Australia and New Zealand have a national day of remembrance for the first landing of the Anzacs at Gallipoli and it is also a day to remember all those who served and died in all wars.
Traditionally Anzac Day begins with a dawn service and then a commemorative march through cities, country towns and villages, in both Australia and New Zealand.
In Canberra people gather for the dawn service along Anzac Parade, looking up towards the War Memorial.
This year, there were record numbers of crowds at the dawn services and marches all over the country, perhaps as there have been no services in the last two years as a result of Covid.
However, more likely, the graphic and desperate war inflicted on the Ukraine has been a salutary reminder of the horrors of war, the effect on ordinary people, and the fragility of democracy.
Paul and I often walk past the Ukrainian Orthodox Church and see the many tributes and flowers offered to the Ukraine people. Some of the posters and art work from the local schools are extremely moving.
For many people Anzac Day is a once in year event when they can enjoy time with colleagues, friends and families. Not far from Canberra in the country town called Harden, the first Light Horse Brigade was formed over a century ago. (This Brigade was one of the founding units which made up the Australian Light Horse when all mounted troops were amalgamated in 1903 as a result of Federation)
Although we have not yet seen the Harden-Murrumburah march, Paul and I know this area well because we often travel along the Hume highway on our way to Melbourne to visit our daughter and family.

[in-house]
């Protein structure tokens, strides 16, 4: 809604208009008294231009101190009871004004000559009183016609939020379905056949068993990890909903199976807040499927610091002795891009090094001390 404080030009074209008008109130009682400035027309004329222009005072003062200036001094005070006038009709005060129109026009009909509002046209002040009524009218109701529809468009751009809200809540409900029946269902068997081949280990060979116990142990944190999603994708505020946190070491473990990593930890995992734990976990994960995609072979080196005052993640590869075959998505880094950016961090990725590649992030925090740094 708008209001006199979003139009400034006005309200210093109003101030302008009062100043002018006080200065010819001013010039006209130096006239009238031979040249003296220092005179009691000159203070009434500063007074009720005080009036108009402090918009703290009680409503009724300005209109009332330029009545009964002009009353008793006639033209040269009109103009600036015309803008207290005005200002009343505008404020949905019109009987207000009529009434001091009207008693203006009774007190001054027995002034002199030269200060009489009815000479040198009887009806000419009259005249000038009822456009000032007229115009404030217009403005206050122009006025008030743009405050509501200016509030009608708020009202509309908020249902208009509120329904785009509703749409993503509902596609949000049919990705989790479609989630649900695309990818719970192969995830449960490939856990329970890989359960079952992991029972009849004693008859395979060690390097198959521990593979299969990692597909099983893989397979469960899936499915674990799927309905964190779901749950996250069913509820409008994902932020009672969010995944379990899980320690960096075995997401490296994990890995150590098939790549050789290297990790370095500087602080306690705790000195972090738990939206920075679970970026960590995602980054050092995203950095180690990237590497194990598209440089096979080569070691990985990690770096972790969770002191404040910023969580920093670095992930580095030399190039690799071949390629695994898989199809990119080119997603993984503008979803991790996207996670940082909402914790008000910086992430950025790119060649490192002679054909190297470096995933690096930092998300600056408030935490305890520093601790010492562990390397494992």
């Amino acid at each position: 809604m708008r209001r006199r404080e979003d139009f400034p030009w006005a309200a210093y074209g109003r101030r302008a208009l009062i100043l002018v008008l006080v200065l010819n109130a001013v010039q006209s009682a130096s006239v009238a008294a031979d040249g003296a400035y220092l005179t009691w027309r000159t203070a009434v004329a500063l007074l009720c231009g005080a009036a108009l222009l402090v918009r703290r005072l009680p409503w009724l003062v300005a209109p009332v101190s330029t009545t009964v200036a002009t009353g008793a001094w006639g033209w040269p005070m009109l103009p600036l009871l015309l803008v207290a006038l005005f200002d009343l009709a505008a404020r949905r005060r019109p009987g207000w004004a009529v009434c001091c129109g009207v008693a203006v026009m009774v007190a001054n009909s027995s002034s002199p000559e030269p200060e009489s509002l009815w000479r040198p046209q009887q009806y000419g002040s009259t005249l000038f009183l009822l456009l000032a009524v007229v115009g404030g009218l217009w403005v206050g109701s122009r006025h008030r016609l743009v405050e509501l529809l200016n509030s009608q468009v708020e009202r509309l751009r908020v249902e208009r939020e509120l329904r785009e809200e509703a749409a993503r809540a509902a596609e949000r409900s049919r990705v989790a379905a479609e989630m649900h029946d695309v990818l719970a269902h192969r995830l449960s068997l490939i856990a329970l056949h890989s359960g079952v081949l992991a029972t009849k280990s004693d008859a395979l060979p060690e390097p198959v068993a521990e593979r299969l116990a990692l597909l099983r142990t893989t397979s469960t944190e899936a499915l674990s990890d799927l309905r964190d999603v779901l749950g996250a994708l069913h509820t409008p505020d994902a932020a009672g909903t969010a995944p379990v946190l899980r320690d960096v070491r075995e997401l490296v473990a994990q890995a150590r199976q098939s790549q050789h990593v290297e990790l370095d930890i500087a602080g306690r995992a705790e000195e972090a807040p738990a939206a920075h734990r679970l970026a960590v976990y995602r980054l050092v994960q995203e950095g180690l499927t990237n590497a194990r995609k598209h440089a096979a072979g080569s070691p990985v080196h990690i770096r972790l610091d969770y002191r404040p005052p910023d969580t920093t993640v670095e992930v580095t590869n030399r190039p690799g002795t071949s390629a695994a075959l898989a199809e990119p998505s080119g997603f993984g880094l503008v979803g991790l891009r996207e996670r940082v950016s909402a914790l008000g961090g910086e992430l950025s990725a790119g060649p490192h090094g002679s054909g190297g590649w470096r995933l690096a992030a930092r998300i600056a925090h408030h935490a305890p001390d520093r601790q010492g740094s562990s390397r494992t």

We always break our journey at one of the nearby villages called Jugiong. This is farming area, with plenty of history, a stopping place for farmers, and families who are camping along the Murrumbidgee River.
We have never seen cattle being herded through the town, but you never know what you are going to find in a country town..
However, we stop off in Jugiong, like many others, to visit the unassuming looking Long Track Pantry.
Juliet and Huw Robb, owners of Long Track Pantry combine their interest and knowledge of food, recipes, and cooking with local produce to make delicious light meals, homemade cakes, biscuits and scones, lovely frozen meals…the list goes on.
They also have Jules Leneham, a Cordon Bleu trained private caterer who runs cooking classes every Tuesday. Needless to say, we always organise our travelling to avoid Tuesday as the café is closed for the classes.
However, we always choose some of their lovely frozen meals to take with us to Melbourne (and on the return trip home…their soups are delicious in winter after a long drive) Occasionally we have their well known, simple, but tasty Anzac biscuits, with our coffee. This year I noticed they are doing a very special recipe, and calling it, Golden Syrup Anzac Cheesecake….it looks good!
Autumn is upon us here in Canberra, and we are having some lovely mild sunny days, almost time to visit Long Track Pantry again!
Best wishes, enjoy your spring or autumn plans, and thank you for taking the time to read my blog post.
Copyright: Geraldine Mackey All Rights Reserved